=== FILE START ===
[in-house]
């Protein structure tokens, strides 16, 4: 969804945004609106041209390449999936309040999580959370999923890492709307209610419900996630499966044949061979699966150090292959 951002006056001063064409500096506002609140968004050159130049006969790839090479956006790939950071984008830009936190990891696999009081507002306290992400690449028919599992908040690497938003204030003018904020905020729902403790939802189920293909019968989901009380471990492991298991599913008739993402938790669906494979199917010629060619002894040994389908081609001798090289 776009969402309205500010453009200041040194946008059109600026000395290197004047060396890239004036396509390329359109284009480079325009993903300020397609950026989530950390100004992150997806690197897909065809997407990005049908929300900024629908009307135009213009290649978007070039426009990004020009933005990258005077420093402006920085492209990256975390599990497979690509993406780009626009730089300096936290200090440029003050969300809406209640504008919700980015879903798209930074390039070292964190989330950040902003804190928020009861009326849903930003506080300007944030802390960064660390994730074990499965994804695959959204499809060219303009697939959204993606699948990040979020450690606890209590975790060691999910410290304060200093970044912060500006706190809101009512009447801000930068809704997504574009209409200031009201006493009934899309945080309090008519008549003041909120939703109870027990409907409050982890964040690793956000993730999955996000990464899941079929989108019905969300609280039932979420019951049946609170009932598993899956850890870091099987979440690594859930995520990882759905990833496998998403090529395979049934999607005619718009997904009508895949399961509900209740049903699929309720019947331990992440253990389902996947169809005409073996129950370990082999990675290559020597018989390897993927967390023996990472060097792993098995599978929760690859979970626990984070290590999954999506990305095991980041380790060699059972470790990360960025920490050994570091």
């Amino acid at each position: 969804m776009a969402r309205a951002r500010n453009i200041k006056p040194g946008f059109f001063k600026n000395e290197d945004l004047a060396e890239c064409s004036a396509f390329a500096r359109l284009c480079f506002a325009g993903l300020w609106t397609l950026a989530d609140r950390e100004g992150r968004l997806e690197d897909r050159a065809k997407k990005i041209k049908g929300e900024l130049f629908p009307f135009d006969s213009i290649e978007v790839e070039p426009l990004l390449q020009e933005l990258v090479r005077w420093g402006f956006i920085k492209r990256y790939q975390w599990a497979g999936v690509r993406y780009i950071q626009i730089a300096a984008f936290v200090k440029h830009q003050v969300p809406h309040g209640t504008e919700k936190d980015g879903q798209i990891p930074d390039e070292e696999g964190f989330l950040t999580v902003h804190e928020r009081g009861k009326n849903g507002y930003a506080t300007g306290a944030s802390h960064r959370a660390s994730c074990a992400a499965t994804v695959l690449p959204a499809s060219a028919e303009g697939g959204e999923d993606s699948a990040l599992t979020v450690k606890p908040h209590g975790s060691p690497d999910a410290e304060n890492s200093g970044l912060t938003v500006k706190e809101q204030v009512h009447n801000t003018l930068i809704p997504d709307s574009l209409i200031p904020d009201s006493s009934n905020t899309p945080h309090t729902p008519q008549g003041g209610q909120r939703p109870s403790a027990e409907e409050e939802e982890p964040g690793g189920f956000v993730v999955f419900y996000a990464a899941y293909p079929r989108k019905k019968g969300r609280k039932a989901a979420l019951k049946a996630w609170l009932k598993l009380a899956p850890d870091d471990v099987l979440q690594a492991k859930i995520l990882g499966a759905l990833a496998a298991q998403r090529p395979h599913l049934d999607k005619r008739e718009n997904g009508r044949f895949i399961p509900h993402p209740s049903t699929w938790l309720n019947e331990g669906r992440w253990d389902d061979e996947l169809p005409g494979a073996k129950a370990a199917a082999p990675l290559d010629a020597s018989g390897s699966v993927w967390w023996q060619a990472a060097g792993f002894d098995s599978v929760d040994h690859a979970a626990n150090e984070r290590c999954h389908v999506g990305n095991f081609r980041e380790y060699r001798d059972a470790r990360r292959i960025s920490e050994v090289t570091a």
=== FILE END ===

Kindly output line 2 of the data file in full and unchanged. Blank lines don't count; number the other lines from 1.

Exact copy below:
């Protein structure tokens, strides 16, 4: 969804945004609106041209390449999936309040999580959370999923890492709307209610419900996630499966044949061979699966150090292959 951002006056001063064409500096506002609140968004050159130049006969790839090479956006790939950071984008830009936190990891696999009081507002306290992400690449028919599992908040690497938003204030003018904020905020729902403790939802189920293909019968989901009380471990492991298991599913008739993402938790669906494979199917010629060619002894040994389908081609001798090289 776009969402309205500010453009200041040194946008059109600026000395290197004047060396890239004036396509390329359109284009480079325009993903300020397609950026989530950390100004992150997806690197897909065809997407990005049908929300900024629908009307135009213009290649978007070039426009990004020009933005990258005077420093402006920085492209990256975390599990497979690509993406780009626009730089300096936290200090440029003050969300809406209640504008919700980015879903798209930074390039070292964190989330950040902003804190928020009861009326849903930003506080300007944030802390960064660390994730074990499965994804695959959204499809060219303009697939959204993606699948990040979020450690606890209590975790060691999910410290304060200093970044912060500006706190809101009512009447801000930068809704997504574009209409200031009201006493009934899309945080309090008519008549003041909120939703109870027990409907409050982890964040690793956000993730999955996000990464899941079929989108019905969300609280039932979420019951049946609170009932598993899956850890870091099987979440690594859930995520990882759905990833496998998403090529395979049934999607005619718009997904009508895949399961509900209740049903699929309720019947331990992440253990389902996947169809005409073996129950370990082999990675290559020597018989390897993927967390023996990472060097792993098995599978929760690859979970626990984070290590999954999506990305095991980041380790060699059972470790990360960025920490050994570091």